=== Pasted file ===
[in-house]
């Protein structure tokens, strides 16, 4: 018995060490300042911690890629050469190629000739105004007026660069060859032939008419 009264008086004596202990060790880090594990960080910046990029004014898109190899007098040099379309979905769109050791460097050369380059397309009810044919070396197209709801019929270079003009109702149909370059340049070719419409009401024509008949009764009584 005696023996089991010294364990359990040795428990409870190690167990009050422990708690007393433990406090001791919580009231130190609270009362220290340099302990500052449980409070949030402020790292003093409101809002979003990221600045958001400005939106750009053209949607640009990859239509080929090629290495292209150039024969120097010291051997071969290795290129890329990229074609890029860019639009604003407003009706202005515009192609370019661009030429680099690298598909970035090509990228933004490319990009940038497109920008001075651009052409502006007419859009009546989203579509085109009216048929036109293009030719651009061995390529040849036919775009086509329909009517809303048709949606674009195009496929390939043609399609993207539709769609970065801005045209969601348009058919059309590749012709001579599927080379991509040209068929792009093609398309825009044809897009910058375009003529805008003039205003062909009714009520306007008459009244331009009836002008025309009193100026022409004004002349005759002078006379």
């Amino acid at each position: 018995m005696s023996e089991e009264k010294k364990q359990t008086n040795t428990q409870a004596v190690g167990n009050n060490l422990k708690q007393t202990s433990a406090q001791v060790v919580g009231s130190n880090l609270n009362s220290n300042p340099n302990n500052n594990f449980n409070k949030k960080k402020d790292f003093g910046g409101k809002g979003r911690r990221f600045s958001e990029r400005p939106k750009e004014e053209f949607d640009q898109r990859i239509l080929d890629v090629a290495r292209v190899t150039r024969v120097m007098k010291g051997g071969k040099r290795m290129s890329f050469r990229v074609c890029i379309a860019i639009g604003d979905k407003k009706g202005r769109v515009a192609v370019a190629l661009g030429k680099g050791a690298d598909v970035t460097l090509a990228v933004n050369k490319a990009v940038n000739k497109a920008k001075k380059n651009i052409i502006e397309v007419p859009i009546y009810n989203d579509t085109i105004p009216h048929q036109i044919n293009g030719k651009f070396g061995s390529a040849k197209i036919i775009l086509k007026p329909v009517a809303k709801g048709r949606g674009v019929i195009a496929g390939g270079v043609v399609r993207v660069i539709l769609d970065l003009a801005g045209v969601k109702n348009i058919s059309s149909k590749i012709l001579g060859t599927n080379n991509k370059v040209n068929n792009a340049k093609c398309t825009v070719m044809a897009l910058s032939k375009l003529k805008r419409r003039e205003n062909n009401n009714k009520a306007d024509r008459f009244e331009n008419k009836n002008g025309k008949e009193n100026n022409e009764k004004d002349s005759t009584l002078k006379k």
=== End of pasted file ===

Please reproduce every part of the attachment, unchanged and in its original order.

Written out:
[in-house]
């Protein structure tokens, strides 16, 4: 018995060490300042911690890629050469190629000739105004007026660069060859032939008419 009264008086004596202990060790880090594990960080910046990029004014898109190899007098040099379309979905769109050791460097050369380059397309009810044919070396197209709801019929270079003009109702149909370059340049070719419409009401024509008949009764009584 005696023996089991010294364990359990040795428990409870190690167990009050422990708690007393433990406090001791919580009231130190609270009362220290340099302990500052449980409070949030402020790292003093409101809002979003990221600045958001400005939106750009053209949607640009990859239509080929090629290495292209150039024969120097010291051997071969290795290129890329990229074609890029860019639009604003407003009706202005515009192609370019661009030429680099690298598909970035090509990228933004490319990009940038497109920008001075651009052409502006007419859009009546989203579509085109009216048929036109293009030719651009061995390529040849036919775009086509329909009517809303048709949606674009195009496929390939043609399609993207539709769609970065801005045209969601348009058919059309590749012709001579599927080379991509040209068929792009093609398309825009044809897009910058375009003529805008003039205003062909009714009520306007008459009244331009009836002008025309009193100026022409004004002349005759002078006379």
């Amino acid at each position: 018995m005696s023996e089991e009264k010294k364990q359990t008086n040795t428990q409870a004596v190690g167990n009050n060490l422990k708690q007393t202990s433990a406090q001791v060790v919580g009231s130190n880090l609270n009362s220290n300042p340099n302990n500052n594990f449980n409070k949030k960080k402020d790292f003093g910046g409101k809002g979003r911690r990221f600045s958001e990029r400005p939106k750009e004014e053209f949607d640009q898109r990859i239509l080929d890629v090629a290495r292209v190899t150039r024969v120097m007098k010291g051997g071969k040099r290795m290129s890329f050469r990229v074609c890029i379309a860019i639009g604003d979905k407003k009706g202005r769109v515009a192609v370019a190629l661009g030429k680099g050791a690298d598909v970035t460097l090509a990228v933004n050369k490319a990009v940038n000739k497109a920008k001075k380059n651009i052409i502006e397309v007419p859009i009546y009810n989203d579509t085109i105004p009216h048929q036109i044919n293009g030719k651009f070396g061995s390529a040849k197209i036919i775009l086509k007026p329909v009517a809303k709801g048709r949606g674009v019929i195009a496929g390939g270079v043609v399609r993207v660069i539709l769609d970065l003009a801005g045209v969601k109702n348009i058919s059309s149909k590749i012709l001579g060859t599927n080379n991509k370059v040209n068929n792009a340049k093609c398309t825009v070719m044809a897009l910058s032939k375009l003529k805008r419409r003039e205003n062909n009401n009714k009520a306007d024509r008459f009244e331009n008419k009836n002008g025309k008949e009193n100026n022409e009764k004004d002349s005759t009584l002078k006379k």